What is a stroke and how can I prevent one?
May is National Stroke Awareness Month
Nearly 800,000 Americans suffer from stroke every year, according to the American Stroke Association, making stroke the fifth-leading cause of death in the United States.
The good news is that up to 80 percent of strokes can be avoided with preventive steps and management of health conditions that lead to stroke.
A stroke occurs when blood supply to the brain is cut off, depriving brain tissue of critical oxygen and nutrients. When this happens, brain cells begin to die within minutes.
Learn more about stroke risk factors, preventive steps you can take, and the signs and symptoms of stroke during National Stroke Awareness Month.
Did you know you are at higher risk for stroke if you have any of these conditions?
High blood pressure
Overweight and obesity
Diabetes and uncontrolled blood sugar
Heart disease, especially atrial fibrillation (a-fib)
Sickle cell anemia
Poor diet and physical inactivity
Obstructive sleep apnea
Stress – ongoing stress may increase risk for stroke
Age – stroke risk doubles for every decade after age 55
Family history of stroke in a parent, grandparent, sister or brother
Previous stroke or transient ischemic attack (TIA) sometimes called a mini-stroke that usually has temporary effects
Sex – men have a higher risk at younger ages, while women have a higher risk over age 85
Race/ethnicity – African Americans have a higher risk of stroke than other races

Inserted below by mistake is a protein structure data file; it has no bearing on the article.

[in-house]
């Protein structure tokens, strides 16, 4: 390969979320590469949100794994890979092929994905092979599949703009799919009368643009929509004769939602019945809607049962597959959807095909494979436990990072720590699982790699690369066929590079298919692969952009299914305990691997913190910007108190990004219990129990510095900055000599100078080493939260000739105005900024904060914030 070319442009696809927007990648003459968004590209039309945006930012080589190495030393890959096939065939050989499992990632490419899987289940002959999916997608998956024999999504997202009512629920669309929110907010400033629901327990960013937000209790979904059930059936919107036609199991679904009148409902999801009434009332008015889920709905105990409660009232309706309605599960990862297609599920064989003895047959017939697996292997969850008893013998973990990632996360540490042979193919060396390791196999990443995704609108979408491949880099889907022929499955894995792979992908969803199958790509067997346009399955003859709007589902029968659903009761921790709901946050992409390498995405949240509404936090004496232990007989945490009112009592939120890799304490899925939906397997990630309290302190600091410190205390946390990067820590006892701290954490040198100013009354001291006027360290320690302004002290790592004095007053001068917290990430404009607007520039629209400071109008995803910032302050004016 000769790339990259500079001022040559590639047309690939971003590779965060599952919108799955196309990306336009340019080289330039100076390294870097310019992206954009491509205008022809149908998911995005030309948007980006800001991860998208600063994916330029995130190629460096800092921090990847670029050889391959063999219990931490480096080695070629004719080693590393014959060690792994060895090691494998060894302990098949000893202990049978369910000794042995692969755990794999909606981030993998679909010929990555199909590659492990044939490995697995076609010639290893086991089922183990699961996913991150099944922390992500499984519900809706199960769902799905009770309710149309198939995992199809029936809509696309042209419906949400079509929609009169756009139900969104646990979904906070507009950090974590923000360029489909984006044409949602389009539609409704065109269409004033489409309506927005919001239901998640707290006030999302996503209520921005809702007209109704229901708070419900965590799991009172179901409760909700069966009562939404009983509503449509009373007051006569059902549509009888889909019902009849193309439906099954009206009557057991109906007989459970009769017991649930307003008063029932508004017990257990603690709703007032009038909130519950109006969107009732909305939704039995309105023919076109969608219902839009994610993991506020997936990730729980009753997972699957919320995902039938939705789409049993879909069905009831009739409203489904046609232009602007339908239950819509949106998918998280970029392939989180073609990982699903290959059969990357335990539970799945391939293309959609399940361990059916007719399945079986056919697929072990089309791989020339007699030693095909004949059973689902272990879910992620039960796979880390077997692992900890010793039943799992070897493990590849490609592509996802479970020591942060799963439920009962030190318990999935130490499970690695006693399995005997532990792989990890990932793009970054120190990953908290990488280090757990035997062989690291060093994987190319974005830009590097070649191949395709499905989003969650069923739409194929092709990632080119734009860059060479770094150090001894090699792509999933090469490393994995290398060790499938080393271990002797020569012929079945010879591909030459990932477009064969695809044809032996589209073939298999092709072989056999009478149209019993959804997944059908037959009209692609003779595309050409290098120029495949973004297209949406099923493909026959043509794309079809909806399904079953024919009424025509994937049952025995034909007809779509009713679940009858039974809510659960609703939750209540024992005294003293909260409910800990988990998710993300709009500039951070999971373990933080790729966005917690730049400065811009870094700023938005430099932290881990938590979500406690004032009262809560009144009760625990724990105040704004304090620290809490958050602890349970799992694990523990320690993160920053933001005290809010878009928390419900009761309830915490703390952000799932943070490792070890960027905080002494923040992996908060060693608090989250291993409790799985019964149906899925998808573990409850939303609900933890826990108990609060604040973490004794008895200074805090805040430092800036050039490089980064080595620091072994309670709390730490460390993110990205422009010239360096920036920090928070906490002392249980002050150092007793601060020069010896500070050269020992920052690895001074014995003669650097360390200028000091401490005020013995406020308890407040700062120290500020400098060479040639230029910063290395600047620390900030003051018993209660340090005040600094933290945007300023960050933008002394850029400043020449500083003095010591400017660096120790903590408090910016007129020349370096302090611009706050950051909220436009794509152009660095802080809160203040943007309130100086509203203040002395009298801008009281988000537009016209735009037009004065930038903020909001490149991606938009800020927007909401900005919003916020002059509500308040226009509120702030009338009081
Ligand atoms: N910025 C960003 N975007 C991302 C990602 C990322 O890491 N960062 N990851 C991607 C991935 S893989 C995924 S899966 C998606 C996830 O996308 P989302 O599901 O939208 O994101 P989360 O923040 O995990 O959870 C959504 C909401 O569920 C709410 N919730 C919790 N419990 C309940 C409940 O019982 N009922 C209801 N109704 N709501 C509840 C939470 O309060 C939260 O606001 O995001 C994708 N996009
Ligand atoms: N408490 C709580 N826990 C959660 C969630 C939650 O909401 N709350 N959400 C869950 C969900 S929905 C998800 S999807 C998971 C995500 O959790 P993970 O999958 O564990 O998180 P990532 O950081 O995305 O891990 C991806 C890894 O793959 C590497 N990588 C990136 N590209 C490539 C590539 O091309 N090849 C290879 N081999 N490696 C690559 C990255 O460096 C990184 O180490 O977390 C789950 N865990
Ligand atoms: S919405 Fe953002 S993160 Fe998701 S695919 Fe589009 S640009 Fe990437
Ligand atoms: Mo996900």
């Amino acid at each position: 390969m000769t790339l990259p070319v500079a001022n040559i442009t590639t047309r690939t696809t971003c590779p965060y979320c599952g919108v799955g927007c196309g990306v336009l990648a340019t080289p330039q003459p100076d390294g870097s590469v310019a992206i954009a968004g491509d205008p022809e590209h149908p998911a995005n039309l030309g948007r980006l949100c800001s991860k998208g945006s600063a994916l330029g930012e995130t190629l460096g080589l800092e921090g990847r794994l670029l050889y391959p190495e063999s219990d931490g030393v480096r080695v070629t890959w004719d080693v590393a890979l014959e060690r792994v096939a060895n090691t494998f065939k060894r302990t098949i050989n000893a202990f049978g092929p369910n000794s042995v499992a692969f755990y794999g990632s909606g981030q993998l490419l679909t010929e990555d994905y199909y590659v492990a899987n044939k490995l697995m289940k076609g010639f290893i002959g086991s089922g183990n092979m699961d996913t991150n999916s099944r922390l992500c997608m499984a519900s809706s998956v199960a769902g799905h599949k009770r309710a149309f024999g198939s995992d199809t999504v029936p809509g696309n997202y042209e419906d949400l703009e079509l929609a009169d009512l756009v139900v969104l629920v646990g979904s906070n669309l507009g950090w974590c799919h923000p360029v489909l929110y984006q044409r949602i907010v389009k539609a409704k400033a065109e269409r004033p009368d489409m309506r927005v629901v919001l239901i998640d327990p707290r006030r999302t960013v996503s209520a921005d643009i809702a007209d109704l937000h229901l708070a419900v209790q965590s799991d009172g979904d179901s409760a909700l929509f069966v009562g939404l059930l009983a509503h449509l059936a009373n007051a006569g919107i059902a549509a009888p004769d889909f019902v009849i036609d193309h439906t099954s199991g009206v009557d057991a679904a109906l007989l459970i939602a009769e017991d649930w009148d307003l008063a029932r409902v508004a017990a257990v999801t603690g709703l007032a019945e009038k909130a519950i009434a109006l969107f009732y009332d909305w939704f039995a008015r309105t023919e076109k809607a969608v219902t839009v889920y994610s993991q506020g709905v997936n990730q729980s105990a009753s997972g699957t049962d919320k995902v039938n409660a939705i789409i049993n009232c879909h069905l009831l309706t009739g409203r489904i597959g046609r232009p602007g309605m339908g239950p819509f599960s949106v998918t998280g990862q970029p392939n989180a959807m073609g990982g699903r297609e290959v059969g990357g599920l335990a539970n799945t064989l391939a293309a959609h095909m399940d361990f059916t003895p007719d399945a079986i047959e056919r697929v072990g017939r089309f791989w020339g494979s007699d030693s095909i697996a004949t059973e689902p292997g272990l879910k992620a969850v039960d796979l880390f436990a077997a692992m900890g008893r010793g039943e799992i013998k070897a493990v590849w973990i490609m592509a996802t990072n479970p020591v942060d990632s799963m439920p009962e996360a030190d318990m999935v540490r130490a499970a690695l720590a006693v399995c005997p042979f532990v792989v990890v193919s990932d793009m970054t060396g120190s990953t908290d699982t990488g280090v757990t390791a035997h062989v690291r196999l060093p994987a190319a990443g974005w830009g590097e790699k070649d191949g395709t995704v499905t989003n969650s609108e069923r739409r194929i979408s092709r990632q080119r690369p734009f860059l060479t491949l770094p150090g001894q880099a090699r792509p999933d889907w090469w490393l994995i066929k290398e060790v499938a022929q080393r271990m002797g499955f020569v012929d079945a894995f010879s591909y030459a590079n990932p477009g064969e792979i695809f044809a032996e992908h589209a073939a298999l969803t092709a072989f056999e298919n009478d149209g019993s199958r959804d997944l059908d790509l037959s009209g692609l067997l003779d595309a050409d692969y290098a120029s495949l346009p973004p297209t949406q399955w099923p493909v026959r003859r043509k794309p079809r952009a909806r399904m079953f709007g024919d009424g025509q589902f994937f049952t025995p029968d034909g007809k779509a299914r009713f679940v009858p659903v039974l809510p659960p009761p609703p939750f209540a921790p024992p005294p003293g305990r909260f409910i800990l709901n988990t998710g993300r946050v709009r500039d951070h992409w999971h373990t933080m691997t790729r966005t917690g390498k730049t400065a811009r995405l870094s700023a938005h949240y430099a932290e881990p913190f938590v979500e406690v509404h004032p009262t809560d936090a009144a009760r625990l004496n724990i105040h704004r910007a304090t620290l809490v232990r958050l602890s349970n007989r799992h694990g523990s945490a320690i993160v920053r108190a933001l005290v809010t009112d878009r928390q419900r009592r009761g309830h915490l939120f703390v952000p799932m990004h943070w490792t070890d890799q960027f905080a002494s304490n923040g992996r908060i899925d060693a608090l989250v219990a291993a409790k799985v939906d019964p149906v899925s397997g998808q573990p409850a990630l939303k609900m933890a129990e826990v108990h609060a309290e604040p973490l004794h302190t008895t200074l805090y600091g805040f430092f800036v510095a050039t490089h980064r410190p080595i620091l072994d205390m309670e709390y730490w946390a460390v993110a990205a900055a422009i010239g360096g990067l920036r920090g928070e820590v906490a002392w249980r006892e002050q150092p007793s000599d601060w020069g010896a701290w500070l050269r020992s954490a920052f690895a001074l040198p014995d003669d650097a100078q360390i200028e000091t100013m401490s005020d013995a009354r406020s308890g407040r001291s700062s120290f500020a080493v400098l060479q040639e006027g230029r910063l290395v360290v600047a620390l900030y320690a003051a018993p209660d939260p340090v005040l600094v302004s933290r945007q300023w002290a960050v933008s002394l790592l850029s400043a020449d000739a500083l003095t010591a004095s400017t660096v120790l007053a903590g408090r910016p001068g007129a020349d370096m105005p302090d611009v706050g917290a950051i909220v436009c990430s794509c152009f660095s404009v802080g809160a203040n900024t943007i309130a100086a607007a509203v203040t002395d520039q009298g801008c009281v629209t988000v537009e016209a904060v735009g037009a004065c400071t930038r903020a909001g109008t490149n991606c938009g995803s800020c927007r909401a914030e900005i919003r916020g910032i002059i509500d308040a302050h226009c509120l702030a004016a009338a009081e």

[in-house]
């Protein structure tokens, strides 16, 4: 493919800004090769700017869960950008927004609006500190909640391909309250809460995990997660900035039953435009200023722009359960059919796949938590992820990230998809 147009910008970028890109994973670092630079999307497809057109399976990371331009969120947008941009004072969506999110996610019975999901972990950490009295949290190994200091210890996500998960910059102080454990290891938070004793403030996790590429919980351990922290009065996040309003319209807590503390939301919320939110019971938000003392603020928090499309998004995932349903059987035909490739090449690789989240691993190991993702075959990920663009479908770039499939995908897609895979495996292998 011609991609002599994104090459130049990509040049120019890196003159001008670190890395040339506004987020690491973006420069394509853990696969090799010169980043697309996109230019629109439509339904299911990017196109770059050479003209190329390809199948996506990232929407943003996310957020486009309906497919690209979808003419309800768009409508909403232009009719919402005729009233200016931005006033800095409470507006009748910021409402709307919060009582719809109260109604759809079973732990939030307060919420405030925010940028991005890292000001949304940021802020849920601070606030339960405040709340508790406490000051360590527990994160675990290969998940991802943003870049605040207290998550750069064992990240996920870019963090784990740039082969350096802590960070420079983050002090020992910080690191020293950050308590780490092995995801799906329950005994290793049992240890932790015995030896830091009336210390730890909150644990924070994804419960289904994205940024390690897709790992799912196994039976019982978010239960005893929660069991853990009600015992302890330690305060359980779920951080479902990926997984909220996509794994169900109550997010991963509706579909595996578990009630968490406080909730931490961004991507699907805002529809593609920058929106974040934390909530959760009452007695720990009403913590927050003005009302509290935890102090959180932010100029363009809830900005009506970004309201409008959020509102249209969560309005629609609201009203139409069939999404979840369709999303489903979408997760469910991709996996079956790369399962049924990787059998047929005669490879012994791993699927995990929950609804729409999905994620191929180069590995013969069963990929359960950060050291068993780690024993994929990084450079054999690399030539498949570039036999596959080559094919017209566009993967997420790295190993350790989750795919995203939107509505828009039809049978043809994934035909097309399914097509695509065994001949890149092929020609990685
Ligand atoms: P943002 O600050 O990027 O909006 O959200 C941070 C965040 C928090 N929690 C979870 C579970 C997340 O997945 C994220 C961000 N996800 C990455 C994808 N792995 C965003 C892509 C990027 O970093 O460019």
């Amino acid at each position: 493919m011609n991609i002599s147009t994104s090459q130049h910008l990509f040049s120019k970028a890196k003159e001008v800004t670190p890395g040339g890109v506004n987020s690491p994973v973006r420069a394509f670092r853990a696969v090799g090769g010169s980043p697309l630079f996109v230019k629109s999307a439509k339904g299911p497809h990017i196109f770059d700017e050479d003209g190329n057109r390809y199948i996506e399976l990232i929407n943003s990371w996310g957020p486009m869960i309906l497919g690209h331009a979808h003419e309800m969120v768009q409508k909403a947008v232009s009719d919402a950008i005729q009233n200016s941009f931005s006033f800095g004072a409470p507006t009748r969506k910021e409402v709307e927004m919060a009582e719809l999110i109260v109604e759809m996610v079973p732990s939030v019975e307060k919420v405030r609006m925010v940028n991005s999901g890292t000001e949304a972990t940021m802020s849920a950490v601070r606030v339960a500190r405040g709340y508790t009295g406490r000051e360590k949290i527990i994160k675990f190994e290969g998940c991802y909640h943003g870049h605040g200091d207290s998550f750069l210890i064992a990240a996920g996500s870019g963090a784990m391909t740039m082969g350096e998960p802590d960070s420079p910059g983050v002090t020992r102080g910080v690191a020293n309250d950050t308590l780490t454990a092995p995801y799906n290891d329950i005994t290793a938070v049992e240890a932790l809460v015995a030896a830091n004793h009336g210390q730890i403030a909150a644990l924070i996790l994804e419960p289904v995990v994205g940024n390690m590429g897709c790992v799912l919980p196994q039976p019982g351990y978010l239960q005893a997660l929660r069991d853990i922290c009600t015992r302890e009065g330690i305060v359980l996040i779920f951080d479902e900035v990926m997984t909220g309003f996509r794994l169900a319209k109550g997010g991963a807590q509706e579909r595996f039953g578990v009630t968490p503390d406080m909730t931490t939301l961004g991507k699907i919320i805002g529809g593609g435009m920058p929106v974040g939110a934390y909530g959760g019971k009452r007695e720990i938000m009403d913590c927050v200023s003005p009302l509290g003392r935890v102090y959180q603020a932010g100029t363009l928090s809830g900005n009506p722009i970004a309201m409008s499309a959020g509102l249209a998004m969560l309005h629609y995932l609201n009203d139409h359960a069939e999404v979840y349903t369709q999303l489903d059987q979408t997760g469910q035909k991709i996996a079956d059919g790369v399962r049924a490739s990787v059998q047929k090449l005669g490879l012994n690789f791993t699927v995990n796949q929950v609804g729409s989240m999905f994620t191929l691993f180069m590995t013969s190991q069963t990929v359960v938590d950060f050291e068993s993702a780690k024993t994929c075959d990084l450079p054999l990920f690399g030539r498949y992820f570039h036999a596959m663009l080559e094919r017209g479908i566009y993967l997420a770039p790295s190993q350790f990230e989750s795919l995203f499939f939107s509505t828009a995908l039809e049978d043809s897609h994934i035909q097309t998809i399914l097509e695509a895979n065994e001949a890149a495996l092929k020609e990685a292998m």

Steps you can take toward preventing a stroke include getting regular exercise, eating a healthy diet, maintaining a healthy weight, and not smoking. It’s also important to stay on top of your stroke risk factors and manage them with your physician.
Stroke can lead to paralysis, loss of speech, memory or vision, diminished reasoning — and sometimes even death. It is critical that a stroke victim receive evaluation and proper treatment quickly to minimize injury to brain tissue. This early action can reduce brain damage, disabilities and other complications.
Remember to “BE FAST” when checking for signs of stroke:
Balance: Does the person have a sudden loss of balance?
Eyes: Has the person lost vision in one or both eyes?
Face: Does the person's face look uneven? Is one side drooping?
Arm: Is one arm hanging down?
Speech: Is the person's speech slurred? Does the person have trouble speaking or seem confused?
Time: Call 911 now!
First responders can begin providing vital care during transport to the hospital.
The sooner a stroke victim gets medical attention, the better the chances of recovery. With each passing minute, the chance of brain injury, permanent disability and death increase. BJC hospitals with certified stroke centers are conveniently located in St. Louis City and County, St. Charles County, St. Francois County and Franklin County in Missouri, and Madison and St. Clair counties in Illinois, to help get you or your loved one fast and effective treatment in case of a stroke.